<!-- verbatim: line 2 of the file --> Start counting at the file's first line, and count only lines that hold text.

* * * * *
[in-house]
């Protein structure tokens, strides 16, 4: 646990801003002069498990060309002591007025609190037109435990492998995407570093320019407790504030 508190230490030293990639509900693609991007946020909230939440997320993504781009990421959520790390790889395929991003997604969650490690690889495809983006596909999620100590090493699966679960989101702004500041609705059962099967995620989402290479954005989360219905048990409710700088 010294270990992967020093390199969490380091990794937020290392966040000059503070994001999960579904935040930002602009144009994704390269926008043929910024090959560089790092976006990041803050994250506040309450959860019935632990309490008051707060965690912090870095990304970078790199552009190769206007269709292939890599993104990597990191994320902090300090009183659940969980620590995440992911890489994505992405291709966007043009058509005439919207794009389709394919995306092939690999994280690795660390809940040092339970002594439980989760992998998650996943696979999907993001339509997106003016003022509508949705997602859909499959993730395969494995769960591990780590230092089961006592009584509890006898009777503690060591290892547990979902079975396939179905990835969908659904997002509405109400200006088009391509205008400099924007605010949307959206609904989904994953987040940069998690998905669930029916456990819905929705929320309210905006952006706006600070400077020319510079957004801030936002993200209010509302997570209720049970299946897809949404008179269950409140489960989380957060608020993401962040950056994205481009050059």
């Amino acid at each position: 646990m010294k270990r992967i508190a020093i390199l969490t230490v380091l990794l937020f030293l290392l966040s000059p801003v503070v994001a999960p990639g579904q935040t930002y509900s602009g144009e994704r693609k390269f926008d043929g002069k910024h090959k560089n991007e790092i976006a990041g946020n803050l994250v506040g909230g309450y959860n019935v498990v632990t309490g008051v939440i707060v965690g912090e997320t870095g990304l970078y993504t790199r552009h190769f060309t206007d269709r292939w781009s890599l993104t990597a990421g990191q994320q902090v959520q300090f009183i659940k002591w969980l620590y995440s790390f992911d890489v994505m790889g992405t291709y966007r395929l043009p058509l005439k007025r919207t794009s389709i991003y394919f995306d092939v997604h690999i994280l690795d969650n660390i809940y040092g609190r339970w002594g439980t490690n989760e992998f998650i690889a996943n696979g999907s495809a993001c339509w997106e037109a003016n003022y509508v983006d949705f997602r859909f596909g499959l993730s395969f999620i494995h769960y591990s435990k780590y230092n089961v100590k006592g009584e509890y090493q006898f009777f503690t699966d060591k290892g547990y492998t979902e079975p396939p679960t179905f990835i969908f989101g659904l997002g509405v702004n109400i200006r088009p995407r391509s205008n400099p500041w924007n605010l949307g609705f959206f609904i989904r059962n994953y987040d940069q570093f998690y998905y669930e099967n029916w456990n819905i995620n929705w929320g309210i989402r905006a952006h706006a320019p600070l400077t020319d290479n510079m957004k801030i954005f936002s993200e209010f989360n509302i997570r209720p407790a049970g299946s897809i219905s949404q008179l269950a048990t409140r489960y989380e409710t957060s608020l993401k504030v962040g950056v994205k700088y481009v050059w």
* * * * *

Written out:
């Protein structure tokens, strides 16, 4: 646990801003002069498990060309002591007025609190037109435990492998995407570093320019407790504030 508190230490030293990639509900693609991007946020909230939440997320993504781009990421959520790390790889395929991003997604969650490690690889495809983006596909999620100590090493699966679960989101702004500041609705059962099967995620989402290479954005989360219905048990409710700088 010294270990992967020093390199969490380091990794937020290392966040000059503070994001999960579904935040930002602009144009994704390269926008043929910024090959560089790092976006990041803050994250506040309450959860019935632990309490008051707060965690912090870095990304970078790199552009190769206007269709292939890599993104990597990191994320902090300090009183659940969980620590995440992911890489994505992405291709966007043009058509005439919207794009389709394919995306092939690999994280690795660390809940040092339970002594439980989760992998998650996943696979999907993001339509997106003016003022509508949705997602859909499959993730395969494995769960591990780590230092089961006592009584509890006898009777503690060591290892547990979902079975396939179905990835969908659904997002509405109400200006088009391509205008400099924007605010949307959206609904989904994953987040940069998690998905669930029916456990819905929705929320309210905006952006706006600070400077020319510079957004801030936002993200209010509302997570209720049970299946897809949404008179269950409140489960989380957060608020993401962040950056994205481009050059």